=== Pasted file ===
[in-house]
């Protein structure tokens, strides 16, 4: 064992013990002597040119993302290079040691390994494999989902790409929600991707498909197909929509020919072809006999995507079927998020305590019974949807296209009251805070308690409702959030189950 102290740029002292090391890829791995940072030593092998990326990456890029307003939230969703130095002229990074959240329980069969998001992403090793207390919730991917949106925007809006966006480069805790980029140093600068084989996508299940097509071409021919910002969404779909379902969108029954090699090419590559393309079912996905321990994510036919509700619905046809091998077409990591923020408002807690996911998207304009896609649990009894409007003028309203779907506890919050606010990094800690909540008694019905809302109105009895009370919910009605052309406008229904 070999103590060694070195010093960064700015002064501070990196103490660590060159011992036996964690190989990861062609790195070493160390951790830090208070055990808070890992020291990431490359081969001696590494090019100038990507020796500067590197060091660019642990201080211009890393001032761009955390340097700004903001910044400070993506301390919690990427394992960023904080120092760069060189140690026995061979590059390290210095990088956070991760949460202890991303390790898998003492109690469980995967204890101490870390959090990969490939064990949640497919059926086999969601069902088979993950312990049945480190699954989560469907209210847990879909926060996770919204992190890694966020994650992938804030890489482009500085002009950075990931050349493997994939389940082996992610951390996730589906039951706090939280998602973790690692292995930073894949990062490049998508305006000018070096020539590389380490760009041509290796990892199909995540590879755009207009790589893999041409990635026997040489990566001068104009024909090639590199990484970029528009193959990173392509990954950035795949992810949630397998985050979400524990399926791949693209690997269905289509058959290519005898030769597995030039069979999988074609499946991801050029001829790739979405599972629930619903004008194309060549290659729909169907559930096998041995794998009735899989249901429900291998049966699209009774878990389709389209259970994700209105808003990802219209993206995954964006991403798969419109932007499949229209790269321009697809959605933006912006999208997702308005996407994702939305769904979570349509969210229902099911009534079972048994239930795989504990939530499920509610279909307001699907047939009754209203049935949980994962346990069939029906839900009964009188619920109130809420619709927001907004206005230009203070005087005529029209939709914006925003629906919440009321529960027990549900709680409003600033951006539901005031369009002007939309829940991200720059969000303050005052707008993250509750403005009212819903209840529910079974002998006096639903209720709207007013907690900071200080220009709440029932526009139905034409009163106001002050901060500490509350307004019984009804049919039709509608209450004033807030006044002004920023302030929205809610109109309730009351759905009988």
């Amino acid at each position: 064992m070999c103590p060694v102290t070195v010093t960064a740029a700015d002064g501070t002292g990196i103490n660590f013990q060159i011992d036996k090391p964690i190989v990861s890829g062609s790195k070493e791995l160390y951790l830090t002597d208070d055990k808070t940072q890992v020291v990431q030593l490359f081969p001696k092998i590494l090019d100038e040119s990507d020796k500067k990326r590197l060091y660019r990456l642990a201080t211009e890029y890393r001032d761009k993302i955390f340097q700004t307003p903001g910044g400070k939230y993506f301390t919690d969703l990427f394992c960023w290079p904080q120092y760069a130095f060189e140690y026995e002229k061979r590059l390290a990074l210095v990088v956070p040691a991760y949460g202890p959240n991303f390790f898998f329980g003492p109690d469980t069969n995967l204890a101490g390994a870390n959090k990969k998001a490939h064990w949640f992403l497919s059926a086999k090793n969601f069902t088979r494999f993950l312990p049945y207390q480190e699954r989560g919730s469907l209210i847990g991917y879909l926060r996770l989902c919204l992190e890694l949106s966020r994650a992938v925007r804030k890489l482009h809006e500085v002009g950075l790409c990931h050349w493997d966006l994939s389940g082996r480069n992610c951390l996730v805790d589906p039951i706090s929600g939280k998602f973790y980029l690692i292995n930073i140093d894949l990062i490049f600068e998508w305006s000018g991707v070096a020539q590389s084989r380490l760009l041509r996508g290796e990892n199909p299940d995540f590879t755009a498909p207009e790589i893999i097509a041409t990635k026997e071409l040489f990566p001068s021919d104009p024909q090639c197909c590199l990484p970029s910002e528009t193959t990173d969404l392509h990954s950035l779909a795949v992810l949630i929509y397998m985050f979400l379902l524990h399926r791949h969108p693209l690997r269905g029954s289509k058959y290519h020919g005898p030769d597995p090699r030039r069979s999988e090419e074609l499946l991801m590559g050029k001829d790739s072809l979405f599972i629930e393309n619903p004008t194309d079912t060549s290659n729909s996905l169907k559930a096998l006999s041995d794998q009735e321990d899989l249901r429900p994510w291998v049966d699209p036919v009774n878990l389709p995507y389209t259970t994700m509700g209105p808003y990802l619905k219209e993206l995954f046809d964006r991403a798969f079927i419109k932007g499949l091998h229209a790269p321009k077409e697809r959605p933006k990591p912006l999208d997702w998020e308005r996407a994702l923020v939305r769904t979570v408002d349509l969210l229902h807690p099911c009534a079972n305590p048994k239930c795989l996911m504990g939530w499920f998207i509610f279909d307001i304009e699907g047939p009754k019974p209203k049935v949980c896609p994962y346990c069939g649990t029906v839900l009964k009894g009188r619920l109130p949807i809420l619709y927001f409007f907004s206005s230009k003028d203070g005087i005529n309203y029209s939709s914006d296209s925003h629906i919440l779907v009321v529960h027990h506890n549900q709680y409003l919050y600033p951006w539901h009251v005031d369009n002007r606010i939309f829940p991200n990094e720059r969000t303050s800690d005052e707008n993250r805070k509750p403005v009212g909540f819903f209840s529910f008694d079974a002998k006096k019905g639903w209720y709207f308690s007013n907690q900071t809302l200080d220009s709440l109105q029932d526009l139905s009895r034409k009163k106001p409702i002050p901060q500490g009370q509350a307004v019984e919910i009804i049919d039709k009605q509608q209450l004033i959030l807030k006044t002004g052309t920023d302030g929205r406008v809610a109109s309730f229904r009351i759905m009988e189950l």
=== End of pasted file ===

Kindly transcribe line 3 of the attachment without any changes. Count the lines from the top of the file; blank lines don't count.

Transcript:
């Amino acid at each position: 064992m070999c103590p060694v102290t070195v010093t960064a740029a700015d002064g501070t002292g990196i103490n660590f013990q060159i011992d036996k090391p964690i190989v990861s890829g062609s790195k070493e791995l160390y951790l830090t002597d208070d055990k808070t940072q890992v020291v990431q030593l490359f081969p001696k092998i590494l090019d100038e040119s990507d020796k500067k990326r590197l060091y660019r990456l642990a201080t211009e890029y890393r001032d761009k993302i955390f340097q700004t307003p903001g910044g400070k939230y993506f301390t919690d969703l990427f394992c960023w290079p904080q120092y760069a130095f060189e140690y026995e002229k061979r590059l390290a990074l210095v990088v956070p040691a991760y949460g202890p959240n991303f390790f898998f329980g003492p109690d469980t069969n995967l204890a101490g390994a870390n959090k990969k998001a490939h064990w949640f992403l497919s059926a086999k090793n969601f069902t088979r494999f993950l312990p049945y207390q480190e699954r989560g919730s469907l209210i847990g991917y879909l926060r996770l989902c919204l992190e890694l949106s966020r994650a992938v925007r804030k890489l482009h809006e500085v002009g950075l790409c990931h050349w493997d966006l994939s389940g082996r480069n992610c951390l996730v805790d589906p039951i706090s929600g939280k998602f973790y980029l690692i292995n930073i140093d894949l990062i490049f600068e998508w305006s000018g991707v070096a020539q590389s084989r380490l760009l041509r996508g290796e990892n199909p299940d995540f590879t755009a498909p207009e790589i893999i097509a041409t990635k026997e071409l040489f990566p001068s021919d104009p024909q090639c197909c590199l990484p970029s910002e528009t193959t990173d969404l392509h990954s950035l779909a795949v992810l949630i929509y397998m985050f979400l379902l524990h399926r791949h969108p693209l690997r269905g029954s289509k058959y290519h020919g005898p030769d597995p090699r030039r069979s999988e090419e074609l499946l991801m590559g050029k001829d790739s072809l979405f599972i629930e393309n619903p004008t194309d079912t060549s290659n729909s996905l169907k559930a096998l006999s041995d794998q009735e321990d899989l249901r429900p994510w291998v049966d699209p036919v009774n878990l389709p995507y389209t259970t994700m509700g209105p808003y990802l619905k219209e993206l995954f046809d964006r991403a798969f079927i419109k932007g499949l091998h229209a790269p321009k077409e697809r959605p933006k990591p912006l999208d997702w998020e308005r996407a994702l923020v939305r769904t979570v408002d349509l969210l229902h807690p099911c009534a079972n305590p048994k239930c795989l996911m504990g939530w499920f998207i509610f279909d307001i304009e699907g047939p009754k019974p209203k049935v949980c896609p994962y346990c069939g649990t029906v839900l009964k009894g009188r619920l109130p949807i809420l619709y927001f409007f907004s206005s230009k003028d203070g005087i005529n309203y029209s939709s914006d296209s925003h629906i919440l779907v009321v529960h027990h506890n549900q709680y409003l919050y600033p951006w539901h009251v005031d369009n002007r606010i939309f829940p991200n990094e720059r969000t303050s800690d005052e707008n993250r805070k509750p403005v009212g909540f819903f209840s529910f008694d079974a002998k006096k019905g639903w209720y709207f308690s007013n907690q900071t809302l200080d220009s709440l109105q029932d526009l139905s009895r034409k009163k106001p409702i002050p901060q500490g009370q509350a307004v019984e919910i009804i049919d039709k009605q509608q209450l004033i959030l807030k006044t002004g052309t920023d302030g929205r406008v809610a109109s309730f229904r009351i759905m009988e189950l």